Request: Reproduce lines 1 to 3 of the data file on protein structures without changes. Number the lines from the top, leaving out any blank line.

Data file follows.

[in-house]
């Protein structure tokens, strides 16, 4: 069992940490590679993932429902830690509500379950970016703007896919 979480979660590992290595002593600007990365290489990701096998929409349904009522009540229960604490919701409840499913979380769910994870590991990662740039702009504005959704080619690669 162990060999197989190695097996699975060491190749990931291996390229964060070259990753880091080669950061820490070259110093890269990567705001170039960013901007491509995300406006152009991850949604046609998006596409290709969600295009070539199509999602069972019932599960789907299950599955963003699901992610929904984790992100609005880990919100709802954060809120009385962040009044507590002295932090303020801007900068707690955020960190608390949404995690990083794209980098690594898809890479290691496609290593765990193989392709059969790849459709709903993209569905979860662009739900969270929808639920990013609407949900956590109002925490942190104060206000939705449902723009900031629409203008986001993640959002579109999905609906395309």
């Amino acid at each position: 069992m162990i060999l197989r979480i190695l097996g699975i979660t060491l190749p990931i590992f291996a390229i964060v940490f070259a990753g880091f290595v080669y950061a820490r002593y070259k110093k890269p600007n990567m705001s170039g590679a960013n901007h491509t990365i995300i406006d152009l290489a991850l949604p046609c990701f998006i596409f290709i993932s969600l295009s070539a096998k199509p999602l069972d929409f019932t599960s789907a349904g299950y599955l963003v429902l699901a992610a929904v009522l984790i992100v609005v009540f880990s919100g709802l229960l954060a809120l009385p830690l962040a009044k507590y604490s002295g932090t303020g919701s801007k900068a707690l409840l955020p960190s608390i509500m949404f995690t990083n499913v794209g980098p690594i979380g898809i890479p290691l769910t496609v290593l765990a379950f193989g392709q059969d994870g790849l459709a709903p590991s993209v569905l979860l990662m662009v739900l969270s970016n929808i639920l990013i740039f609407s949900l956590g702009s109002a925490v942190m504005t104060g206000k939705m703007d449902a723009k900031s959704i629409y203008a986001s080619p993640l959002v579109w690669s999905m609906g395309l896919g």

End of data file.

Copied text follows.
[in-house]
């Protein structure tokens, strides 16, 4: 069992940490590679993932429902830690509500379950970016703007896919 979480979660590992290595002593600007990365290489990701096998929409349904009522009540229960604490919701409840499913979380769910994870590991990662740039702009504005959704080619690669 162990060999197989190695097996699975060491190749990931291996390229964060070259990753880091080669950061820490070259110093890269990567705001170039960013901007491509995300406006152009991850949604046609998006596409290709969600295009070539199509999602069972019932599960789907299950599955963003699901992610929904984790992100609005880990919100709802954060809120009385962040009044507590002295932090303020801007900068707690955020960190608390949404995690990083794209980098690594898809890479290691496609290593765990193989392709059969790849459709709903993209569905979860662009739900969270929808639920990013609407949900956590109002925490942190104060206000939705449902723009900031629409203008986001993640959002579109999905609906395309």
């Amino acid at each position: 069992m162990i060999l197989r979480i190695l097996g699975i979660t060491l190749p990931i590992f291996a390229i964060v940490f070259a990753g880091f290595v080669y950061a820490r002593y070259k110093k890269p600007n990567m705001s170039g590679a960013n901007h491509t990365i995300i406006d152009l290489a991850l949604p046609c990701f998006i596409f290709i993932s969600l295009s070539a096998k199509p999602l069972d929409f019932t599960s789907a349904g299950y599955l963003v429902l699901a992610a929904v009522l984790i992100v609005v009540f880990s919100g709802l229960l954060a809120l009385p830690l962040a009044k507590y604490s002295g932090t303020g919701s801007k900068a707690l409840l955020p960190s608390i509500m949404f995690t990083n499913v794209g980098p690594i979380g898809i890479p290691l769910t496609v290593l765990a379950f193989g392709q059969d994870g790849l459709a709903p590991s993209v569905l979860l990662m662009v739900l969270s970016n929808i639920l990013i740039f609407s949900l956590g702009s109002a925490v942190m504005t104060g206000k939705m703007d449902a723009k900031s959704i629409y203008a986001s080619p993640l959002v579109w690669s999905m609906g395309l896919g």